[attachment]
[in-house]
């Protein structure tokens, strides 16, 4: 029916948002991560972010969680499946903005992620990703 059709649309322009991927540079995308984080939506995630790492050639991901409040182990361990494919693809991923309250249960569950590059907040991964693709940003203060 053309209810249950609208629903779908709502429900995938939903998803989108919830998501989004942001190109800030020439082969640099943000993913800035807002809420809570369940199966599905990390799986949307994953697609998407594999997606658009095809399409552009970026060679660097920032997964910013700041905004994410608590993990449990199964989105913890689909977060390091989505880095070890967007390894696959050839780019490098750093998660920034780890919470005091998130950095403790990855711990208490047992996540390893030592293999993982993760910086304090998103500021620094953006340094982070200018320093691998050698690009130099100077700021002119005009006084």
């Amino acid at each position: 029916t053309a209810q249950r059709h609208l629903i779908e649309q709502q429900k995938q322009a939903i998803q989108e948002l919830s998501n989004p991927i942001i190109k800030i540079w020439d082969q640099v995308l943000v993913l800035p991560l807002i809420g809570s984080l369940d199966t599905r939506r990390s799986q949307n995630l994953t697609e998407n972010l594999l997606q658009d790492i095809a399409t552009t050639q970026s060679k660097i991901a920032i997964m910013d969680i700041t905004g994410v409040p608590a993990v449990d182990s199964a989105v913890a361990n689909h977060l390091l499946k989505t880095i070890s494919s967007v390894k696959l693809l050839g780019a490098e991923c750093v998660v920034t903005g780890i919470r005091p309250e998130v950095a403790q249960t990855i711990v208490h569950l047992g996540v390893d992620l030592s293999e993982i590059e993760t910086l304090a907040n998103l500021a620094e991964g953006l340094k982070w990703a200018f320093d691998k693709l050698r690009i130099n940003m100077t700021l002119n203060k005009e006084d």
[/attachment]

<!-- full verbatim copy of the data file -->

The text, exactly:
[in-house]
């Protein structure tokens, strides 16, 4: 029916948002991560972010969680499946903005992620990703 059709649309322009991927540079995308984080939506995630790492050639991901409040182990361990494919693809991923309250249960569950590059907040991964693709940003203060 053309209810249950609208629903779908709502429900995938939903998803989108919830998501989004942001190109800030020439082969640099943000993913800035807002809420809570369940199966599905990390799986949307994953697609998407594999997606658009095809399409552009970026060679660097920032997964910013700041905004994410608590993990449990199964989105913890689909977060390091989505880095070890967007390894696959050839780019490098750093998660920034780890919470005091998130950095403790990855711990208490047992996540390893030592293999993982993760910086304090998103500021620094953006340094982070200018320093691998050698690009130099100077700021002119005009006084």
């Amino acid at each position: 029916t053309a209810q249950r059709h609208l629903i779908e649309q709502q429900k995938q322009a939903i998803q989108e948002l919830s998501n989004p991927i942001i190109k800030i540079w020439d082969q640099v995308l943000v993913l800035p991560l807002i809420g809570s984080l369940d199966t599905r939506r990390s799986q949307n995630l994953t697609e998407n972010l594999l997606q658009d790492i095809a399409t552009t050639q970026s060679k660097i991901a920032i997964m910013d969680i700041t905004g994410v409040p608590a993990v449990d182990s199964a989105v913890a361990n689909h977060l390091l499946k989505t880095i070890s494919s967007v390894k696959l693809l050839g780019a490098e991923c750093v998660v920034t903005g780890i919470r005091p309250e998130v950095a403790q249960t990855i711990v208490h569950l047992g996540v390893d992620l030592s293999e993982i590059e993760t910086l304090a907040n998103l500021a620094e991964g953006l340094k982070w990703a200018f320093d691998k693709l050698r690009i130099n940003m100077t700021l002119n203060k005009e006084d």